Coming into southwest Mali across the Guinea border, I discovered two old people, sick and alone in a shack. Naturally I stayed and tried to help, but the situation wasn’t all it appeared and I found myself facing a terrifying spectre with an enigmatic sorcerer whose primary role was most unpleasant.
Returning the two old people to their village brought me face to face with another sorcerer who had trouble with the spirits in a grove of wild orange trees, leaving the fruit unusable to the community.
A thousand miles away in Dahomey, I encountered a different sorcerer under whose hand I was drawn into exciting and bizarre village events, when all I had come to do was to sort out a water filtration problem for two ladies wanting to start a commercial laundry. In the end, what was to have been a two day visit lasted almost three weeks, and I saw village life from the inside.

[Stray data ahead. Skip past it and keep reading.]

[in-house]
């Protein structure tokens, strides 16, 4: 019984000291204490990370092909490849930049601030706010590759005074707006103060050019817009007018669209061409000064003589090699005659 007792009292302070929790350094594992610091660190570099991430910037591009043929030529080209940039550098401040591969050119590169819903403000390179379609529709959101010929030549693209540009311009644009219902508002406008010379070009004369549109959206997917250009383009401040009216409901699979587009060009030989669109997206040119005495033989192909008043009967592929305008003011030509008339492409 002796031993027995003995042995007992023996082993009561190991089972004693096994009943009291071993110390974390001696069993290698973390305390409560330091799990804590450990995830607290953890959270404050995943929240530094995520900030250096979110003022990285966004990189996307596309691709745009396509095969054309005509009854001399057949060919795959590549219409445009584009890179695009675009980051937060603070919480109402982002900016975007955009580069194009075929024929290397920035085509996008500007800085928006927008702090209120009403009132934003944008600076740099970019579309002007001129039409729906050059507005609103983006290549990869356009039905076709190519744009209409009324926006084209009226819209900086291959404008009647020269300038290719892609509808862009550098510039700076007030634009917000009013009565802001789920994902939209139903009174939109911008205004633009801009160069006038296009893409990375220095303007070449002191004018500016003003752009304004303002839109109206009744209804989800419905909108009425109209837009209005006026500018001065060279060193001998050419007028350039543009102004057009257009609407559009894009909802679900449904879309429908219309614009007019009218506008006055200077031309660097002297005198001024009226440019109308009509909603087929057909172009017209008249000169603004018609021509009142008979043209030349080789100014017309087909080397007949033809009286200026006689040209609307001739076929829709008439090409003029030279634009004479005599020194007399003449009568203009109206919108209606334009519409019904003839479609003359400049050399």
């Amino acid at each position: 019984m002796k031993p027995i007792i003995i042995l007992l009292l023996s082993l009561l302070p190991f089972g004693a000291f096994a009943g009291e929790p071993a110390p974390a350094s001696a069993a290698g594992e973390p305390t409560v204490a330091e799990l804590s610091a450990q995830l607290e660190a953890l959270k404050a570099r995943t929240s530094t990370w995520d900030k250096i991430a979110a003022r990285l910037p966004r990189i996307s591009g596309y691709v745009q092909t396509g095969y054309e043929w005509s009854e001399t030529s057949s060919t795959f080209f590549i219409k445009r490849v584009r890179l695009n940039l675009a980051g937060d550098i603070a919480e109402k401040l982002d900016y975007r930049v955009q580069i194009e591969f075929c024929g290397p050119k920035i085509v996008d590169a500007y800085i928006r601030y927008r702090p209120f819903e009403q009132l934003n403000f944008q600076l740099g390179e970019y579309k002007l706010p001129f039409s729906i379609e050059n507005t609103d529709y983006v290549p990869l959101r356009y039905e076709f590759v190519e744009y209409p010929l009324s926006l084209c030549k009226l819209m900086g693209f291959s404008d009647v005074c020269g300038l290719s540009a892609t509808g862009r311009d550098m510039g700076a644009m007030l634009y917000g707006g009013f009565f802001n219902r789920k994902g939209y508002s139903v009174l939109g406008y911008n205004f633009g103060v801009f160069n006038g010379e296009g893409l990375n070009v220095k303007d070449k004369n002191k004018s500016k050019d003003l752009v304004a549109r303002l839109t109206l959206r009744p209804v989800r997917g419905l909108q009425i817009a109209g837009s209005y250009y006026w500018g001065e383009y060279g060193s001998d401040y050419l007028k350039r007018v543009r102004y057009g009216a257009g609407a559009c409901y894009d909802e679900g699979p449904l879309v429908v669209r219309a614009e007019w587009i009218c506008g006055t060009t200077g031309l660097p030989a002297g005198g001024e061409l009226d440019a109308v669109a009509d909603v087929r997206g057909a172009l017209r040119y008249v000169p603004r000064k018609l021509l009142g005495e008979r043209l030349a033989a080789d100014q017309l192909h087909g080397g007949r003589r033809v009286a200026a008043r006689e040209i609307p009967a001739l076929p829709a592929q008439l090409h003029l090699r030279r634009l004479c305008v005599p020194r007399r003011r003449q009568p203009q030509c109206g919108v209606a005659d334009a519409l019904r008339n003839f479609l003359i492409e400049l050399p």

The community at Dogbo-Itémé also produced soap and watching them do this provided an idea which might make the oranges in Mali useful, but first it was necessary to solve the problem of the spirits. This required the intervention of a Devil from far away Liberia, and some unusual ritual dancing.
With the spirits released from their bondage, the mechanical ingenuity of the engineer who serviced my aeroplane, and a man from Paris who came to consider what we might do with the orange peel, came up with an unexpected result.
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